2/09/08 mike Insane high speed action. Excellent movie! 5 stars
2/05/08 Indrid Cold Am I the only one who finds these Bourne movies incredibly repetitive and shallow? 3 stars
1/26/08 Pamela White fast paced and enthralling great plot and action 5 stars
1/14/08 Anthony Feor Probably the best of the three 5 stars
12/19/07 hrow I felt greatseeing it, but depressed afterwards 4 stars
12/13/07 davidbobo20 Awesome movie! If you like first two movies, this is a must see! 5 stars
12/12/07 actioin movie fan thrilling pursuit, very good story and action good third part but camera a bit too shaky 5 stars
10/14/07 chris. good ending to a great trilogy 4 stars
10/02/07 Rick absolutely amazing, so much action, and there's also a story, unlike so many action movies 5 stars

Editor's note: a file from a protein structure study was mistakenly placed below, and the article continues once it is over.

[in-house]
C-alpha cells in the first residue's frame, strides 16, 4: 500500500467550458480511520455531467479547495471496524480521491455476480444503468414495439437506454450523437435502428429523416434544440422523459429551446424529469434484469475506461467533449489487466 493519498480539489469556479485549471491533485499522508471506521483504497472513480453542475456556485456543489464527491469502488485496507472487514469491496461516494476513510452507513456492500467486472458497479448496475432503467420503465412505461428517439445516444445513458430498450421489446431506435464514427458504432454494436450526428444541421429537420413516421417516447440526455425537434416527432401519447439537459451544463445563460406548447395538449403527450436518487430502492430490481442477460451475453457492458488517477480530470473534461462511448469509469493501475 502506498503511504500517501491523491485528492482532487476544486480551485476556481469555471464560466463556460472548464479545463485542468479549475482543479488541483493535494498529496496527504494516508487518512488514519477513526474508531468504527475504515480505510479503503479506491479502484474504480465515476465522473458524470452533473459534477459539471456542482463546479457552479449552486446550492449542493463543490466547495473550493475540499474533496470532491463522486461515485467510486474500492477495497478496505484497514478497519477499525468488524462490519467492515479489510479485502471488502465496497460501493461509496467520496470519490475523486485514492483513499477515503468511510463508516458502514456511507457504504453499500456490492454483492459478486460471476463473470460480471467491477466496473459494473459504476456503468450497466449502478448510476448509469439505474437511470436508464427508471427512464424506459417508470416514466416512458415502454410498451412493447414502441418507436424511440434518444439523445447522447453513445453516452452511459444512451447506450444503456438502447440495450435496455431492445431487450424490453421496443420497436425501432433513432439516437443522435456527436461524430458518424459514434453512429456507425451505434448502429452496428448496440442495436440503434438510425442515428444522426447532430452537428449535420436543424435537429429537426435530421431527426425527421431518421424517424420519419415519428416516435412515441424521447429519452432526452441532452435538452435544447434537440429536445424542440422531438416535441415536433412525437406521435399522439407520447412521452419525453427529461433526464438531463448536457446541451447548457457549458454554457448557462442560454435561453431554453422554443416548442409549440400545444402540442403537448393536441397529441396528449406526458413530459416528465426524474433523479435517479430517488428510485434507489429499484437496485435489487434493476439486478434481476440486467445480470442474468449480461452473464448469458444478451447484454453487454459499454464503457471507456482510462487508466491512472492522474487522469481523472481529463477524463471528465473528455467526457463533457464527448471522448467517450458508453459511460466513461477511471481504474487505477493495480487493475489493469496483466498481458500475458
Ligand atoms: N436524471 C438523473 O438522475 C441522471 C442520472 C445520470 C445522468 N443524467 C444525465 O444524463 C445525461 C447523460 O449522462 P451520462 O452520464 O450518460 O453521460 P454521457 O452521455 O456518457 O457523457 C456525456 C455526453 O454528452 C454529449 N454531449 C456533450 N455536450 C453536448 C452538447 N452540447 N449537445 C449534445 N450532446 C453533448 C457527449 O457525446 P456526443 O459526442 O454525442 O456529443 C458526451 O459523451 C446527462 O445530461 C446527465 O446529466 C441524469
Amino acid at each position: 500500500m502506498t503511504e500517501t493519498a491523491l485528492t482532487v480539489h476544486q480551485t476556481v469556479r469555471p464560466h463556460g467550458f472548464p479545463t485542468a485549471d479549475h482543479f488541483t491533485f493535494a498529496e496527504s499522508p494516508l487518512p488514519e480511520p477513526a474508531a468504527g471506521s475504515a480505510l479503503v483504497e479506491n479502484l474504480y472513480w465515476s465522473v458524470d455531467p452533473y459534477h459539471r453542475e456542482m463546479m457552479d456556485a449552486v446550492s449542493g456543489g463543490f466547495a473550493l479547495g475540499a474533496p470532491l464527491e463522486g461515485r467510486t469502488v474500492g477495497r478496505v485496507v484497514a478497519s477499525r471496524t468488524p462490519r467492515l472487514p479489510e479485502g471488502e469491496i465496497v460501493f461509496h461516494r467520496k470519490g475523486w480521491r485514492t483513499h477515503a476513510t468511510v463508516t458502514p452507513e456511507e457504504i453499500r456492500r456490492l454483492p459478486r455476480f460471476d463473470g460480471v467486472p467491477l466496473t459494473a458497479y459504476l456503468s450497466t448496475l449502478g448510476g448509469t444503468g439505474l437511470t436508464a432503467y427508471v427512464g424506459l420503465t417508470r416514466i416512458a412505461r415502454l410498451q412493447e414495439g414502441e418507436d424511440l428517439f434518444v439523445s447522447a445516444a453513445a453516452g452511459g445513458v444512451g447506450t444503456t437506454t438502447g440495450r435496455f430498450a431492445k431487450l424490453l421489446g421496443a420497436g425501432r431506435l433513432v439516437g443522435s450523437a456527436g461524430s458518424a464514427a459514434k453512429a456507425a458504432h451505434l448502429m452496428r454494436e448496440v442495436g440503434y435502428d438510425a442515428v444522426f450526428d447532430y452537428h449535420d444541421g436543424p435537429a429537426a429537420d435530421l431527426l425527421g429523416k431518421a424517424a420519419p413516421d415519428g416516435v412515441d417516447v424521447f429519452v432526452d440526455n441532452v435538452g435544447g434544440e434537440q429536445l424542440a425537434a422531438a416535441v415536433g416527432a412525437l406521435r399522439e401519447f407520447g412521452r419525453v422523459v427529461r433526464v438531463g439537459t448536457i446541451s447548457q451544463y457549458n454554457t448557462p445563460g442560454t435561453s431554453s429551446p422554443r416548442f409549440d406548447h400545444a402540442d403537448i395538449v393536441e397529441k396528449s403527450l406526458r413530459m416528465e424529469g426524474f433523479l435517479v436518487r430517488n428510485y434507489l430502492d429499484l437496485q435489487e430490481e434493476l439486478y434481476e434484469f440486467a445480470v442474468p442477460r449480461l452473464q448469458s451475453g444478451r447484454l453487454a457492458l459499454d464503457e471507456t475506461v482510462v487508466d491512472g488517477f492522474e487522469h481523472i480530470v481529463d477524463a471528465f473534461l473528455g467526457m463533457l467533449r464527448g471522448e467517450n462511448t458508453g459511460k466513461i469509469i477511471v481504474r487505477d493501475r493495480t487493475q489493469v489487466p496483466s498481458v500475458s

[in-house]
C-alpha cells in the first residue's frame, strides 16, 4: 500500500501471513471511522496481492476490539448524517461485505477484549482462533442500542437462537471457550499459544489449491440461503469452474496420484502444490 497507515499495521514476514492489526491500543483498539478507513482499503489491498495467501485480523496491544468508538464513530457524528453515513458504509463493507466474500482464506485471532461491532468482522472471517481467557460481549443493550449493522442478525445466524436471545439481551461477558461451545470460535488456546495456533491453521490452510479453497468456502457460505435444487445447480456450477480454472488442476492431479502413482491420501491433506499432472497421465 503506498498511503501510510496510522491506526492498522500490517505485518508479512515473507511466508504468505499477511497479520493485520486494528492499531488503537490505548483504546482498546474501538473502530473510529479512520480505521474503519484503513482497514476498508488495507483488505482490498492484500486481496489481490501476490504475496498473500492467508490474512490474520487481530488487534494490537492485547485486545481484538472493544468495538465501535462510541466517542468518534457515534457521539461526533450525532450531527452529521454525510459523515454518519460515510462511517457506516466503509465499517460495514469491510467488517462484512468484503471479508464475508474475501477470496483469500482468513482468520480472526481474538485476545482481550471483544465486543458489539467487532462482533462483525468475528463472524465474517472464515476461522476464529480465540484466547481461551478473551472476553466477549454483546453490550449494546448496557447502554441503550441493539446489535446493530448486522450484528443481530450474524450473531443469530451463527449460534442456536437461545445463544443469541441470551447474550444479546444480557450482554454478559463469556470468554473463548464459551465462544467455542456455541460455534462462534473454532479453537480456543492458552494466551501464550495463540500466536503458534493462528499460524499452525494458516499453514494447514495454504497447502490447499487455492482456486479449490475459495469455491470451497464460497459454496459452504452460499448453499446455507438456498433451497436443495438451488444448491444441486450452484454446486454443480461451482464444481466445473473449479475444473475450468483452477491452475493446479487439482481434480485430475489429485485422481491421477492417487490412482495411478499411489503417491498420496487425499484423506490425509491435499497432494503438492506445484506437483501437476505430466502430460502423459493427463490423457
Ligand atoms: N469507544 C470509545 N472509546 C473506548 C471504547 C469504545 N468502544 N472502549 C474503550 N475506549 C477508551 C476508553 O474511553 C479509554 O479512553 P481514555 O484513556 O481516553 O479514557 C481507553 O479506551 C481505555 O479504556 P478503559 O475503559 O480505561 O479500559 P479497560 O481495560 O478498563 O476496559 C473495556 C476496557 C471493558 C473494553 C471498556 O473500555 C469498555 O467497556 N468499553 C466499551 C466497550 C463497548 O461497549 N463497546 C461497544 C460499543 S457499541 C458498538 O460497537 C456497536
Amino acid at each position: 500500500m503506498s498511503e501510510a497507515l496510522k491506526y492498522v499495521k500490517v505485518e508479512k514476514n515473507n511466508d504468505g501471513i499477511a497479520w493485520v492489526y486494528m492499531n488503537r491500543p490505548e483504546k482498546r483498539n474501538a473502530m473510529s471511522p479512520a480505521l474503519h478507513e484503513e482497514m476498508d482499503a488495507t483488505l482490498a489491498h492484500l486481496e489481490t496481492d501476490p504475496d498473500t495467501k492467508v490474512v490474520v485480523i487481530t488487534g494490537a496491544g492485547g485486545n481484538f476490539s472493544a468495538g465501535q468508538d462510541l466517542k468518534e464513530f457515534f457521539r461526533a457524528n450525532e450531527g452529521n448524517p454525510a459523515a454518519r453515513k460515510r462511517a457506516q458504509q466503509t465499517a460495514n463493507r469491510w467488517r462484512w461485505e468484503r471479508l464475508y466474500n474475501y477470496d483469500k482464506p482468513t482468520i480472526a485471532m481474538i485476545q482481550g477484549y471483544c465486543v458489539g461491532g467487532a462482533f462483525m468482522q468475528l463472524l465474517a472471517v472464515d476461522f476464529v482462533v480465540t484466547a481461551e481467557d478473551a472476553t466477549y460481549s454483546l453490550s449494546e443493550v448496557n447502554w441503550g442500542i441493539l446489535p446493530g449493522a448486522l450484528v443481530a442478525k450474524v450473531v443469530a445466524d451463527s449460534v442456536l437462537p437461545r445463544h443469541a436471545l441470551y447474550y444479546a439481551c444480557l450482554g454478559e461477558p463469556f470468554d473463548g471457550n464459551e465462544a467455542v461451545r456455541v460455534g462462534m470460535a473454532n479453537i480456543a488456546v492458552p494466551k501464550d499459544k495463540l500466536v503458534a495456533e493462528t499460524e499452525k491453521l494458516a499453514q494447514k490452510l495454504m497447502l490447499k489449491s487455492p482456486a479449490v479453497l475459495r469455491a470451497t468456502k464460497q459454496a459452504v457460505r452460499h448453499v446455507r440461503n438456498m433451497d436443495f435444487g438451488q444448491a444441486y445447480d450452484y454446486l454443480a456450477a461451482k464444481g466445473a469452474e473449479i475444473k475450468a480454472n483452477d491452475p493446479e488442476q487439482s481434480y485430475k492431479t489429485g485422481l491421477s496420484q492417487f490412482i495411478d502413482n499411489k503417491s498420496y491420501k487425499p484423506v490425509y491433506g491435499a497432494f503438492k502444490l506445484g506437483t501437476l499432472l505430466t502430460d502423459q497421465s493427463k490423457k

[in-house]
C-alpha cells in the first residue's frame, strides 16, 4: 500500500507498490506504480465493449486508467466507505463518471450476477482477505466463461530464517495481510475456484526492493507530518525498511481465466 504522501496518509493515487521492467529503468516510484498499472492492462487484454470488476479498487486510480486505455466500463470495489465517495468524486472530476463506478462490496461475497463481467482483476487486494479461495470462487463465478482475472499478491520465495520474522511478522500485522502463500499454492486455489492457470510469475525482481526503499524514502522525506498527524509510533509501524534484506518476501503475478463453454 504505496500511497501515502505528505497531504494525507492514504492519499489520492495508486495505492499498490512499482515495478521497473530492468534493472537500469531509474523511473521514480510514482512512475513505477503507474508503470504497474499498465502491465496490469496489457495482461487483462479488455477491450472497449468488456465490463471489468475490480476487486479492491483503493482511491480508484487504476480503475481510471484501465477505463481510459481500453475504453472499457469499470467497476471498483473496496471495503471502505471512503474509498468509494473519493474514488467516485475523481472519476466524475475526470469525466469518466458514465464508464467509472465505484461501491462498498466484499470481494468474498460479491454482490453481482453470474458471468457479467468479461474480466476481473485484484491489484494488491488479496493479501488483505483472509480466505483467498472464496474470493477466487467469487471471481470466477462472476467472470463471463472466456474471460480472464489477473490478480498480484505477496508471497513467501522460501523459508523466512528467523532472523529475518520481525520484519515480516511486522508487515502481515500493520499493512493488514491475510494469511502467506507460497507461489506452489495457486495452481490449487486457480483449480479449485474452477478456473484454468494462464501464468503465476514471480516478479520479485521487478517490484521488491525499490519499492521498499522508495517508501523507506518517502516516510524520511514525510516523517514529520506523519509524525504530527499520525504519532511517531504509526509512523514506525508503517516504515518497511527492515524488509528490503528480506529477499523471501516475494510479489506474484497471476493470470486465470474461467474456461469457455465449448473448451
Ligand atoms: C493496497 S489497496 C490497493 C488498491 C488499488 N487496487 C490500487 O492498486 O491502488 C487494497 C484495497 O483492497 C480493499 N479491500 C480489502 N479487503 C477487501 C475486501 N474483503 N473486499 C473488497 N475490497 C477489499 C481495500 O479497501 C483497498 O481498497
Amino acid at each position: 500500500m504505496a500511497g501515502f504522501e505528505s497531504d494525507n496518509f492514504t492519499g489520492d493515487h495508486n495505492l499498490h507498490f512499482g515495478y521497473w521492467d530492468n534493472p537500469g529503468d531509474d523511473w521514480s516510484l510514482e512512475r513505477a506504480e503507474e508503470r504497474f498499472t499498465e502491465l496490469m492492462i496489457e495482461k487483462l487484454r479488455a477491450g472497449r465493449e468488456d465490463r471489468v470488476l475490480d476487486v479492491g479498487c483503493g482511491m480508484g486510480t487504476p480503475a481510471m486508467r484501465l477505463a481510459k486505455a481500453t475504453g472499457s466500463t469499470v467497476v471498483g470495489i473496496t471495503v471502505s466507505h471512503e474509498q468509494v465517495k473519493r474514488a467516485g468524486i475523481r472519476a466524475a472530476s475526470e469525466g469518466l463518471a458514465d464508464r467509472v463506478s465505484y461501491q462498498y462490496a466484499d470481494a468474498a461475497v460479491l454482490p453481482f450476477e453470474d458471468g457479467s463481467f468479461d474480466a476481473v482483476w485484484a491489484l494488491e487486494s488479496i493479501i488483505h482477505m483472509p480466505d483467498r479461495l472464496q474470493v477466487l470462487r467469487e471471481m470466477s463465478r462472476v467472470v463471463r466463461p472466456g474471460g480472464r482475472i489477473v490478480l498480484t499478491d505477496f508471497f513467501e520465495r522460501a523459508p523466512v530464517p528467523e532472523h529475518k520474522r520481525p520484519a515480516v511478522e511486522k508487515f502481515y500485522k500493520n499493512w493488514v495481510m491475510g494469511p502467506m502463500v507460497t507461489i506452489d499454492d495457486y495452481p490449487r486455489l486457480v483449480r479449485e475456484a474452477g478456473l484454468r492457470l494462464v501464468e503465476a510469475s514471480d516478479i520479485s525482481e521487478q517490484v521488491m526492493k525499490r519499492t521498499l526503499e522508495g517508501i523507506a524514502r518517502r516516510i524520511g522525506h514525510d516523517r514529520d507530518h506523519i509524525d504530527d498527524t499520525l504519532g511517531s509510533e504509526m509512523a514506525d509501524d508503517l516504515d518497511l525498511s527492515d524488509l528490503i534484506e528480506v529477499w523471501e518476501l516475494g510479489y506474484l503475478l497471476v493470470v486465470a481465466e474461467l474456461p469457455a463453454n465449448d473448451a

9/09/07 Russ As good as the rest 5 stars
9/08/07 HW what a great action flic cant wait to see it the third time and then all three together. 5 stars
9/07/07 aaaetc Fast-moving, plot is Bourne trying to discover his origins, shaky camera is distracting. 4 stars
9/06/07 mr. mike non-stop thrills , with some unconvincing detours. Straitharn is outstanding and steals it. 4 stars
9/03/07 Stephen No plot, shaky camera equals very bad movie that gives headaches 1 stars
8/31/07 bbbbbbbbbbbbbbbbbb best of the three 5 stars
8/20/07 AJ It was fairly entertaining, but it's just one big action scene--almost no plot or dialogue 3 stars
8/20/07 Steve Action All the way Through; puts the highest rated movie to shame. 5 stars
8/19/07 MP Bartley Doesn't really answer anything, but it just pulverises you into submission - and it's great 4 stars
8/19/07 Monday Morning Better than Bond & MI combined. 5 stars
8/18/07 David Graham Best of the trilogy, & the best thriller ever made, a Bourne thrill. 5 stars
8/16/07 Nick Wheres the plot, just a bunch of meaningless 'action', Dumb movie 1 stars